Legare F, Elwyn G, Fishbein M, Fremont P, Frosch D, Gagnon MP: Translating shared decision-making into health care clinical practices: Proof of concepts. Implement Sci. 2008, 3: 2-10.1186/1748-5908-3-2.

  21. 21.

    Fishbein M: The role of theory in HIV prevention. AIDS Care. 2000, 12: 273-278. 10.1080/09540120050042918.

  22. 22.

    Fishbein M, Hennessy M, Kamb M, Bolan GA, Hoxworth T, Iatesta M: Using intervention theory to model factors influencing behavior change. Project RESPECT. Eval Health Prof. 2001, 24: 363-384. 10.1177/01632780122034966.

  23. 23.

    Fishbein M, Ajzen I: Theory-based behavior change interventions: comments on Hobbis and Sutton. J Health Psychol. 2005, 10: 27-31. 10.1177/1359105305048552.

  24. 24.

    Godin G, Kok G: The theory of planned behavior: a review of its applications to health-related behaviors. Am J Health Promot. 1996, 11: 87-98.

  25. 25.

    Rychetnik L, Frommer M, Hawe P, Shiell A: Criteria for evaluating evidence on public health interventions. J Epidemiol Community Health. 2002, 56: 119-127. 10.1136/jech.56.2.119.

  26. 26.

    Hardeman W, Johnston M, Johnston D, Bonetti D, Wareham N, Kinmonth A: Application of the Theory of Planned Behaviour in Behaviour Change Interventions: a Systematic Review. Psychology and Health. 2002, 123-158.

  27. 27.

    Makoul G, Clayman ML: An integrative model of shared decision making in medical encounters. Patient Educ Couns. 2006, 60: 301-312. 10.1016/j.pec.2005.06.010.

  28. 28.

    Street RL: Aiding medical decision making: a communication perspective. Med Decis Making. 2007, 27: 550-553. 10.1177/0272989X07307581.

  29. 29.

    Leblanc A, Kenny DA, O'Connor AM, Legare F: Decisional Conflict in Patients and Their Physicians: A Dyadic Approach to Shared Decision Making. Med Decis Making. 2009, 29 (1): 61-8. 10.1177/0272989X08327067.

  30. 30.

    Glanz K, Rimer B, Marcus Lewis F: Health Behavior and Health Education: Theory, Research, and Practice. 2002, San Francisco: Jossey-Bass

  31. 31.

    Ajzen I, Fishbein M: Understanding attitudes and predicting social behavior. 1980, Englewood Cliffs, NJ: Prentice-Hall, Inc

  32. 32.

    Ajzen I: Attitudes, personality and behavior. 1988, Open University Press

  33. 33.

    Bandura A: Social foundations of thought and action: a social cognitive theory. 1986, Englewood Cliffs, NJ: Prentice-Hall, Inc

  34. 34.

    Janz NK, Becker MH: The Health Belief Model: a decade later. Health Educ Q. 1984, 11: 1-47.

  35. 35.

    Kim MS, Hunter JE: Attitude Behavior Relations - A Metaanalysis of Attitudinal Relevance and Topic. Journal of Communication. 1993, 43: 101-142. 10.1111/j.1460-2466.1993.tb01251.x.

  36. 36.

    Rivis A, Sheeran P: Descriptive norms as an additional predictor in the Theory of Planned Behaviour: A meta-analysis. Current Psychology. 2003, 22: 218-233. 10.1007/s12144-003-1018-2.

  37. 37.

    Smith-McLallen A, Fishbein M: Predictors of intentions to perform six cancer-related behaviours: roles for injunctive and descriptive norms. Psychol Health Med. 2008, 13: 389-401. 10.1080/13548500701842933.

  38. 38.

    Kim MS, Hunter JE: Relationships Among Attitudes, Behavioral Intentions, and Behavior - A Metaanalysis of Past Research .2. Communication Research. 1993, 20: 331-364. 10.1177/009365093020003001.

  39. 39.

    Webb TL, Sheeran P: Does changing behavioral intentions engender behavior change? A meta-analysis of the experimental evidence. Psychol Bull. 2006, 132: 249-268. 10.1037/0033-2909.132.2.249.

  40. 40.

    Francis JJ, Eccles MP, Johnston M, Walker A, Grimshaw J, Foy R: Constructing questionnaires based on the Theory of Planned Behavior - A manual for health services researchers. 2004. Newcastle upon Tyne, England, Centre for Health Services Research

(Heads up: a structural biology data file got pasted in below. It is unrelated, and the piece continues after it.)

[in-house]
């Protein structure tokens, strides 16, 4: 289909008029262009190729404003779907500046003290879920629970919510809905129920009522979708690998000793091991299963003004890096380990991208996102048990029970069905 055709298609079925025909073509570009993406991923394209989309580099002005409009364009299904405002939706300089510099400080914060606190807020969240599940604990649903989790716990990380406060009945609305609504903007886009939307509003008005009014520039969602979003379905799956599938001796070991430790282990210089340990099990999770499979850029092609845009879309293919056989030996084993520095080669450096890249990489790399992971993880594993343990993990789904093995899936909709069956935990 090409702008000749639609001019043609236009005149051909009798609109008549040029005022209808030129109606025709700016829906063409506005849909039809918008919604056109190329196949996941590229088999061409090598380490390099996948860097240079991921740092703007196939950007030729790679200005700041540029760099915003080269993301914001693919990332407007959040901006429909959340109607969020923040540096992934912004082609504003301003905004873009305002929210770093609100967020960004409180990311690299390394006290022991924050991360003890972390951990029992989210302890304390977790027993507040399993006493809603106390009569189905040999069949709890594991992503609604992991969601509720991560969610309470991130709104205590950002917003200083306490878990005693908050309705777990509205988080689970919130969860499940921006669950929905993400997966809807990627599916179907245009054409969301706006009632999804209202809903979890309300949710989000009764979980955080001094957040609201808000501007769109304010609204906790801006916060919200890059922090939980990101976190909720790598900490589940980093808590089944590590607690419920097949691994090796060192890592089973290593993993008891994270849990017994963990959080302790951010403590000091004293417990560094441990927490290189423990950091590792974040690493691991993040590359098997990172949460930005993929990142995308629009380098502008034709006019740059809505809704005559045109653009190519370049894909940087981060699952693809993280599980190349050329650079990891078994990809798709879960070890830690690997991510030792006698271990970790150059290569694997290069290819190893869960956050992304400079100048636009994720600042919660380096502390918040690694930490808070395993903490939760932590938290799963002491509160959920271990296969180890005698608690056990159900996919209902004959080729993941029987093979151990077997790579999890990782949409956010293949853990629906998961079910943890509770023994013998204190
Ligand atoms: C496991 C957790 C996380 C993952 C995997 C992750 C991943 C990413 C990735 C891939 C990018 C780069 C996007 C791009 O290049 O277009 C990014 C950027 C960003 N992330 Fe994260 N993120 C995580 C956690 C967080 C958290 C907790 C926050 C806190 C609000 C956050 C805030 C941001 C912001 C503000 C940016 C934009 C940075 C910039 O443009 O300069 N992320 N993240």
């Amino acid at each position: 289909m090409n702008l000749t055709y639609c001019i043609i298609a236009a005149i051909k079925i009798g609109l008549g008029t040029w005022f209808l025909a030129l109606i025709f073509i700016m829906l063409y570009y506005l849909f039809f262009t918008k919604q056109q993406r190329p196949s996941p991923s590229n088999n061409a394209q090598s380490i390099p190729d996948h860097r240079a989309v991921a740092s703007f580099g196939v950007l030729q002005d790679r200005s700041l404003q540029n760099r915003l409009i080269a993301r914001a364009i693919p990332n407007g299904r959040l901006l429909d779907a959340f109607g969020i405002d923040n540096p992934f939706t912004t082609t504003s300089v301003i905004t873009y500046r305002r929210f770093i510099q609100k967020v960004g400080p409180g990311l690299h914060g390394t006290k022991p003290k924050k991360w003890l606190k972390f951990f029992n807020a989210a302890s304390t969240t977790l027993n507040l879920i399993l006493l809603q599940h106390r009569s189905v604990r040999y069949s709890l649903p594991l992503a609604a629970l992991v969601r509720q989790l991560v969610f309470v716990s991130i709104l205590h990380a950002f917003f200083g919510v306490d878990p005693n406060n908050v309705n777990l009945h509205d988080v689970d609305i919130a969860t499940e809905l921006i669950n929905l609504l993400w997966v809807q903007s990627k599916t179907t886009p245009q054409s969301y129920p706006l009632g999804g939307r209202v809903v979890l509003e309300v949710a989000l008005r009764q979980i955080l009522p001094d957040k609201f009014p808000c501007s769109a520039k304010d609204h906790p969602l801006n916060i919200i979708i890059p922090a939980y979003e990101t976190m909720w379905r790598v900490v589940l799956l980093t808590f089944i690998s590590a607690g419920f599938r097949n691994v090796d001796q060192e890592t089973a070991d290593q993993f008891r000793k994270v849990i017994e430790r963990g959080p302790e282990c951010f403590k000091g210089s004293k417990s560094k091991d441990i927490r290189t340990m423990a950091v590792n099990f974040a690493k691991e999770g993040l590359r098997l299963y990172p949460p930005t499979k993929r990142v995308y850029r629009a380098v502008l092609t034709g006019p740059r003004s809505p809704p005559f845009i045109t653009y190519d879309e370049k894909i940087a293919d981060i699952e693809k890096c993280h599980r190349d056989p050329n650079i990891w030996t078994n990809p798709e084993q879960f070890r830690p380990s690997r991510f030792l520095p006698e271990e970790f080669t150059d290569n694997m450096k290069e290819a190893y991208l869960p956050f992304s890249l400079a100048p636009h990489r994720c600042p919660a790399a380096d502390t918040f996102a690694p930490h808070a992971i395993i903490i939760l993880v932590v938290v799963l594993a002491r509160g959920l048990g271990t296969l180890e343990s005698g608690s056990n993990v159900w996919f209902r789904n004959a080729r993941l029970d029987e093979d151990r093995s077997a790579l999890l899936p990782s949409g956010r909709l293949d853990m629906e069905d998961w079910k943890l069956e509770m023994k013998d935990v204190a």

41. 41.

    Dy SM: Instruments for evaluating shared medical decision making: a structured literature review. Med Care Res Rev. 2007, 64: 623-649. 10.1177/1077558707305941.

  42. 42.

    Simon D, Loh A, Harter M: Measuring (shared) decision-making-a review of psychometric instruments. Z Arztl Fortbild Qualitatssich. 2007, 101: 259-267.

  43. 43.

    Cortina JM: What is Coefficient Alpha? An Examination of Theory and Application. Journal of Applied Psychology. 1993, 78: 98-104. 10.1037/0021-9010.78.1.98.

  44. 44.

    Frosch DL, Legare F, Mangione CM: Using decision aids in community-based primary care: a theory-driven evaluation with ethnically diverse patients. Patient Educ Couns. 2008, 73: 490-496. 10.1016/j.pec.2008.07.040.

  45. 45.

    Legare F, Godin G, Guilbert E, Laperriere L, Dodin S: Determinants of the intention to adopt hormone replacement therapy among premenopausal women. Maturitas. 2000, 34: 211-218. 10.1016/S0378-5122(99)00100-0.

  46. 46.

    Nelson WL, Han PK, Fagerlin A, Stefanek M, Ubel PA: Rethinking the objectives of decision aids: a call for conceptual clarity. Med Decis Making. 2007, 27: 609-618. 10.1177/0272989X07306780.

  47. 47.

    Landsberger HA: Hawthorne Revisited. 1958, Ithaca, NY: Cornell University

Download references


Supported by a grant from the Foundation for Informed Medical Decision Making. France Légaré is Tier Two Canada Research Chair in Implementation of Shared Decision-making in Primary Care.

Author information

Correspondence to Dominick L Frosch.

Additional information

Competing interests

DLF serves as a consultant for the Foundation for Informed Medical Decision Making, which develops DESIs for patients. The Foundation for Informed Medical Decision Making had no involvement in the writing of this article or the decision to submit it for publication. The authors declare that they have no additional competing interests.

Authors' contributions

DF, GE and FL conceived the ideas for this article. DF, FL, GE and MF drafted the manuscript. All authors read and approved the final manuscript.

Authors’ original submitted files for images

Below are the links to the authors’ original submitted files for images.

Authors’ original file for figure 1

Rights and permissions

This article is published under license to BioMed Central Ltd. This is an Open Access article distributed under the terms of the Creative Commons Attribution License (, which permits unrestricted use, distribution, and reproduction in any medium, provided the original work is properly cited.

Reprints and Permissions

About this article


  • Integrative Model
  • Behavioral Intention
  • Video Program
  • Communication Behavior
  • Normative Belief